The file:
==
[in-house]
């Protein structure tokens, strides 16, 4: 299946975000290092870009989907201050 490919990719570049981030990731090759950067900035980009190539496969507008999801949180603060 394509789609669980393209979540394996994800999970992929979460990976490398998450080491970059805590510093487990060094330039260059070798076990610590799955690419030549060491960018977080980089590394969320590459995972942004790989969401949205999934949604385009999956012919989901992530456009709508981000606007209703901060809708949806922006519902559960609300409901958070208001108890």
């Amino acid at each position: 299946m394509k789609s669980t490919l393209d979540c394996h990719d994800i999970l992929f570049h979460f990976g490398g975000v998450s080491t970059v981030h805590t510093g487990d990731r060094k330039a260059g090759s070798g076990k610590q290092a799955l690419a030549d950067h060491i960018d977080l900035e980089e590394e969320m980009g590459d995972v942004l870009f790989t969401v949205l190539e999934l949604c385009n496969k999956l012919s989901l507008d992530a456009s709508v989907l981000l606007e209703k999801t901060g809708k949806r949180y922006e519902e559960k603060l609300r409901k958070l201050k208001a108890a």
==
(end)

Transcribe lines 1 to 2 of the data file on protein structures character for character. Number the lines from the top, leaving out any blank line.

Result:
[in-house]
């Protein structure tokens, strides 16, 4: 299946975000290092870009989907201050 490919990719570049981030990731090759950067900035980009190539496969507008999801949180603060 394509789609669980393209979540394996994800999970992929979460990976490398998450080491970059805590510093487990060094330039260059070798076990610590799955690419030549060491960018977080980089590394969320590459995972942004790989969401949205999934949604385009999956012919989901992530456009709508981000606007209703901060809708949806922006519902559960609300409901958070208001108890």